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What to Give Your Pet for Pain Relief?

This is what you should and shouldn’t give your pets for pain relief.

We all want to do something to help our pets get rid of the pain they might be suffering from. However, it is not a good idea to give it a pain relief medication that is meant for humans. These over-the-counter pain medications and others can be really dangerous and can sometimes even be fatal. So, what should you give your pet for pain relief?

Always check with your veterinarian before giving any kind of medication to your pets. You should not give Tylenol and Advil to dogs unless directed otherwise by your vet.

How do you tell that your pet is in pain? Well, there are signs which can indicate that the pet is hurting somewhere. If we talk about dogs, you can be sure that there is something wrong when you see the following behaviors in them: limping, sleeping more than usual, getting irritable, loss of appetite, and yelping. When an animal is in pain, it can cause anxiety and depression in the animal, reducing the pet’s life.

It is also important to give your pet a healthy diet and regular exercise. A pain management plan which can aim to relieve the pain from many different directions can be really helpful. It will also aid in building your pet’s strength and give it a better quality of life.

What not to give your Pets?

Nonsteroidal anti-inflammatory drugs, or NSAIDs for short, including Ibuprofen, Aspirin, and naproxen, aren’t really safe for pets. You can administer Aspirin to pets over short periods, but for long-term pain relief, vets do not recommend it. Long-term use of Aspirin can leave the animal at the risk of bleeding disorders and stomach ulcers.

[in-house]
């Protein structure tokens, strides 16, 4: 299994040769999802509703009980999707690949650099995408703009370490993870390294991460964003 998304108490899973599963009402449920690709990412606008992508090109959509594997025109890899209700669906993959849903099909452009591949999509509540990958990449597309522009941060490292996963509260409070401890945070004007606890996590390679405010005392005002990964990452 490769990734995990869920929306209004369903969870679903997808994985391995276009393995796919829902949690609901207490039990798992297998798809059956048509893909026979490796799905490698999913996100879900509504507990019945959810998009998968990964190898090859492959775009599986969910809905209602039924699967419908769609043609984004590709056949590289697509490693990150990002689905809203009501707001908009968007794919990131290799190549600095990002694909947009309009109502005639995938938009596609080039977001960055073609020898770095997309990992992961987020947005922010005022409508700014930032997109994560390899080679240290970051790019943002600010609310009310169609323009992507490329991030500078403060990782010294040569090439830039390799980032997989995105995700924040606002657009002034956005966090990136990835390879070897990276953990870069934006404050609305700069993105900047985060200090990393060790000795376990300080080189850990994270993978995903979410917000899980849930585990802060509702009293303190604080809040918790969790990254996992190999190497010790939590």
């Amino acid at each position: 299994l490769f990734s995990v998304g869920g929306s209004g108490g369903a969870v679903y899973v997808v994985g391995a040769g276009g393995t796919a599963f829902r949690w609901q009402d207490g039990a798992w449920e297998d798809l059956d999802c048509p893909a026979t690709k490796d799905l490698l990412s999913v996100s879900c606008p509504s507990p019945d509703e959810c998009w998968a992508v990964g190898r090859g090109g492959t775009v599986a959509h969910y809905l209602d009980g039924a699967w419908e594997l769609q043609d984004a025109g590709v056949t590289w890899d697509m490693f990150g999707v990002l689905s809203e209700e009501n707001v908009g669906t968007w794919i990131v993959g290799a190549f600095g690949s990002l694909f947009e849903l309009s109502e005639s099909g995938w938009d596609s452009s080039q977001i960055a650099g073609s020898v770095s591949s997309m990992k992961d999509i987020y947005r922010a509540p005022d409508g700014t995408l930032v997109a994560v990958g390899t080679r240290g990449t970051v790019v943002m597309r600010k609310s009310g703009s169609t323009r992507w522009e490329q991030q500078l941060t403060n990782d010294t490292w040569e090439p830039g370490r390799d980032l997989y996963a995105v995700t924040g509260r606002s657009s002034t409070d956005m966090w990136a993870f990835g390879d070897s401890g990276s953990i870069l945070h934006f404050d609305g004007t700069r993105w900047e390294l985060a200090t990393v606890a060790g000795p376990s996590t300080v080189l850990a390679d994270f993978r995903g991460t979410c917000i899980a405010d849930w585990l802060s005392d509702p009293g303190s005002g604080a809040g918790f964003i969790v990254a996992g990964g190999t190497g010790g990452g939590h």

Similarly, Ibuprofen can cause damage to kidneys and the gastrointestinal tract, just like Tylenol. You should only give your pet these drugs under the strict supervision of a veterinarian. There are many more side effects of nonsteroidal anti-inflammatory drugs in animals. These can cause holes in the walls of their intestines or kidneys. There are chances of kidney failure, liver failure, and also death.

FDA Approved Drugs

The Food & Drug Administration (FDA) lists many NSAIDs for pet pain control. The FDA has approved Carprofen, Meloxicam, Deracoxib, Grapiprant, Robenacoxib, and Firocoxib for dogs. These medications can either be given orally, and they can be injected.

On the other hand, cats have only two FDA-approved drugs: Meloxicam and Robenacoxib. Dogs are less sensitive to these drugs than cats. Cats’ ability to break down NSAIDs is far less than dogs.

Of course, when you use FDA-approved medication for your pets, you are playing safe, and all the information is specifically written on the labels and leaflets of the drug, telling you how to use it, as well as for which particular species of animals.

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Other pain relief remedies

Omega 3 fatty acids and CBD oil are also natural pain-relieving options for dogs. These alternatives can be used as supplements as they on their own cannot provide complete relief from pain. Again, have a consultation with your vet before giving your pets anything!

Some other natural herbs provide anti-inflammation and pain relief to pets. Among these are ginger, yucca, arnica montana, and devils claw. Massages, physiotherapy, and hydrotherapy can be further used to bring comfort and ease to your pets.

Lisa Lee
Written By

Lisa Lee is a proud mother of three living in sunny San Diego county. With three children under 10 years old and a pet pug named Daisy, Lisa sure has her hands full. Before starting her career as a family lifestyle writer, Lisa worked as a third grade elementary school teacher. Through her time teaching and parenting, Lisa has become quite the expert at dealing with children and wishes to share her vast knowledge and experiences with other fellow parents.


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